You wait in line for what seems an eternity and a half before reaching the ticket counter. You produce your badge from under the George Romero tee-shirt, already sticky with the remnants of a humid Austin morning, and triumphantly call out the titles of the films for which you will be needing tickets. These are films you spent all night reading about in the guide in and wrestling with the b-side website in a stressful attempt to maintain your six movie efficiency. But then, like something out of a black-and-white movie, the attendant executes the equivalent of pulling down the box office shade by uttering the most harsh couplet of words this festival can offer: sold out.
Especially if you are lacking a VIP badge, this moment is becoming more and more commonplace as the festival continues to grow. Our own Jacob Hall, in his riveting Diary of a Fantastic Fest Virgin, has experienced this and it is very easy to get bogged down with the crushing disappointment of this scenario. But to Jacob, and all the Fantastic Fest newbies, I submit to you that you are in a remarkably advantageous situation.
I respectfully ask you to consider this radical notion: it is sometimes a good thing to not get into a film.
Already many of you are cocking your heads, furrowing your brows, and, in the case of that less-than-subtle gentleman in the back, flipping me the bird. I understand that this sounds completely counter-intuitive, but trust me. I was in your shoes and got locked out of more than my fair share of screenings; even before the days when we had the convenience of ticketing for each screening. But I offer you this counterpoint, how much do you really know about the film you wanted to see in the first place? We are all drawing from the same sundry wells of information regarding these films; word-of-mouth, internet chatter, or the Fantastic Fest guidebook. Consider however that word-of-mouth is subjective, the internet can be a zoo of uninformed or agenda-laden diatribes, and it is impossible to capture the essence of a film within the 300 words confines of the guide.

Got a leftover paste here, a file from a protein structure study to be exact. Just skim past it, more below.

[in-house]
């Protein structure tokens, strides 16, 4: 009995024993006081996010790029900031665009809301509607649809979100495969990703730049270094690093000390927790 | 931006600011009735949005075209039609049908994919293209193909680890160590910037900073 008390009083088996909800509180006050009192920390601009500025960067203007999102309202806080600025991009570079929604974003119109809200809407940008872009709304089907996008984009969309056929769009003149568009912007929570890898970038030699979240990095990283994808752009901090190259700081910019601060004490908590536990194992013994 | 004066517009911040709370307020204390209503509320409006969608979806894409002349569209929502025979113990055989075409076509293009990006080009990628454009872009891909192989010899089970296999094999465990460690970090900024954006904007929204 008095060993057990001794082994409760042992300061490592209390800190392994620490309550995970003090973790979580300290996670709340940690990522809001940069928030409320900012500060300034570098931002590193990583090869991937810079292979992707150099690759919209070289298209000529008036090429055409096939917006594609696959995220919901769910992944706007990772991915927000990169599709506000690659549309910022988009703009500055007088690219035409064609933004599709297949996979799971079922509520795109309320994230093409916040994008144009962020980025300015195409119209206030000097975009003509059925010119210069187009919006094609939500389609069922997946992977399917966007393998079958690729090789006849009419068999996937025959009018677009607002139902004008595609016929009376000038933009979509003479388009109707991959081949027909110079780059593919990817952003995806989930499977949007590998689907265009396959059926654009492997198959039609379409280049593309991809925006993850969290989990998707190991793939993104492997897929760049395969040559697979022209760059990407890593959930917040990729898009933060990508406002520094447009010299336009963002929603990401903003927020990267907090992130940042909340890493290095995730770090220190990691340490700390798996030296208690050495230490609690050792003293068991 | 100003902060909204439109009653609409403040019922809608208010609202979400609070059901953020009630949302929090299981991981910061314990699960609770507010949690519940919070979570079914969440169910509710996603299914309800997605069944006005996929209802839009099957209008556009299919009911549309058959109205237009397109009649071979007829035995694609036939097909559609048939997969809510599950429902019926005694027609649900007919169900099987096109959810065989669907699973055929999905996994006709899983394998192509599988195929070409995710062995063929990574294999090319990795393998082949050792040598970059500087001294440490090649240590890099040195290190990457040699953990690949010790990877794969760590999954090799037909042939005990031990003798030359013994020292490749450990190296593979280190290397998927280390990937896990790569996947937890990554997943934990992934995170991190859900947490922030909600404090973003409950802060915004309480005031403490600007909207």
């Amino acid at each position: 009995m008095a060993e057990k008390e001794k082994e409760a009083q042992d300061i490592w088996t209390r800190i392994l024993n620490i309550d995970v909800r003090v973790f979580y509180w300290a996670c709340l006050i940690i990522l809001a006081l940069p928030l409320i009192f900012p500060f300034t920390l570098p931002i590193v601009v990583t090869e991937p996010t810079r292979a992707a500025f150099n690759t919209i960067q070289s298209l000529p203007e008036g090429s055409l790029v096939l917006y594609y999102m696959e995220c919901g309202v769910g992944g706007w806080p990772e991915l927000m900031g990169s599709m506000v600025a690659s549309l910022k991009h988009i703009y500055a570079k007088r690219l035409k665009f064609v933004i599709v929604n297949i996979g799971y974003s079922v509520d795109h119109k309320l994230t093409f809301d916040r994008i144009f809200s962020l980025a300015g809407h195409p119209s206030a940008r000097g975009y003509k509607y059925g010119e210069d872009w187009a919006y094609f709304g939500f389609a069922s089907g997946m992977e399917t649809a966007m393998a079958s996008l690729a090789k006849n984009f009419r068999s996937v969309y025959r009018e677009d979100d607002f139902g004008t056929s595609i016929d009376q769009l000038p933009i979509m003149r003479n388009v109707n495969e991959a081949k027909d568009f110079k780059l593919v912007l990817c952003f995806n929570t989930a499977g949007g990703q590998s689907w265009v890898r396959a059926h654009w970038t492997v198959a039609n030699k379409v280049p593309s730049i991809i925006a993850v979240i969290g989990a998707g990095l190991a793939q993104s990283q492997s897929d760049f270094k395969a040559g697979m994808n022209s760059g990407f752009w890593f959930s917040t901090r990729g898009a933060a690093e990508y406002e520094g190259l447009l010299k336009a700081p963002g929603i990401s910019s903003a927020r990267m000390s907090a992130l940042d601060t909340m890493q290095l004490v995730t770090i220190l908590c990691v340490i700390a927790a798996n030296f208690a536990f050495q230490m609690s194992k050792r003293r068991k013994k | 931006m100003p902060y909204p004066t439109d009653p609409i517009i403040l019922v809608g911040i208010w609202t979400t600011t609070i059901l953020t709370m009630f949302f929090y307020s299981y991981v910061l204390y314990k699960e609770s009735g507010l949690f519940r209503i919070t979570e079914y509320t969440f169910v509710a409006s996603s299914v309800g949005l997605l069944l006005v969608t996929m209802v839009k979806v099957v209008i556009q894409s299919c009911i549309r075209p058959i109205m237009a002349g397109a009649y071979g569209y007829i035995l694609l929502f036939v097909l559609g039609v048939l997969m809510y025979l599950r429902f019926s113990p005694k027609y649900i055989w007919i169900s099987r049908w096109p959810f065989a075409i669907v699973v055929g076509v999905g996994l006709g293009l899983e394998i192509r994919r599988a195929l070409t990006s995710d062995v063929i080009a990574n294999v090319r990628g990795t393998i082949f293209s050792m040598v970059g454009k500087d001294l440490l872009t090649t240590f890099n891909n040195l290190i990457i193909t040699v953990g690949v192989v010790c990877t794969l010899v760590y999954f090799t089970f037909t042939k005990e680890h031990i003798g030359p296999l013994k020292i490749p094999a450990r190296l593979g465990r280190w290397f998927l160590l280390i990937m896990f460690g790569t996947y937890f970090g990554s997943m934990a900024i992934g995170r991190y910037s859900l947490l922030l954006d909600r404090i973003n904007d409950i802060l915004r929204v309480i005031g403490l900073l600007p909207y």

Film festivals are supposed to be about discovery; about giving smaller films their moment in the spotlight. This is the arena of the unsung and a golden opportunity to expose yourself to films that you, for all intents and purposes, know nothing about and potentially falling in love out of the blue. It's all very romantic for a cinephile, but I fear we lose sight of this in the torrent of petty frustrations. Some of the best films I've seen over my four year tenure with Fantastic Fest were the ones I had no initial interest in seeing at all. When a movie I wanted to see was full, or if I had to skip them entirely to wait five hours in line in the hopes of getting into a secret screening that then failed to pan out, I was forced to see whatever was playing at that time; to live in the moment essentially.
One such film was 'Mirageman.' I had no desire to see a low-budget superhero film from Chile and wanted to see something else instead; the fact that I can now no longer recall the name of my first choice should be a portent for where I'm heading with this. I was blown out of the back of the theater by this incredibly human, but still wildly entertaining martial arts romp and have since sought it out and purchased it. When I call it one of my favorite superhero films of all time, I am not simply manufacturing hyperbole in order to serve my point. The star of the film and the director, Marko Zaror and Ernesto Diaz Espinoza respectively, have gone on to become festival mainstays and any time we are lucky enough to host one of their subsequent films, it amounts to the highlight of that year.
So I beseech you not to let this most trivial of setbacks obscure your perspective of the opportunity dropped into your lap. The films you have no interest in are at the festival for a reason. You may not like what you are forced to see as a contingency, you may even hate it, but at least you are giving yourself the chance to A.) become more diverse in your film knowledge and B.) participate in subsequent conversations that may cultivate both friendships and recommendations from your new movie geek compatriots. Just because it's called a FILM fest, doesn't mean there is only one showing.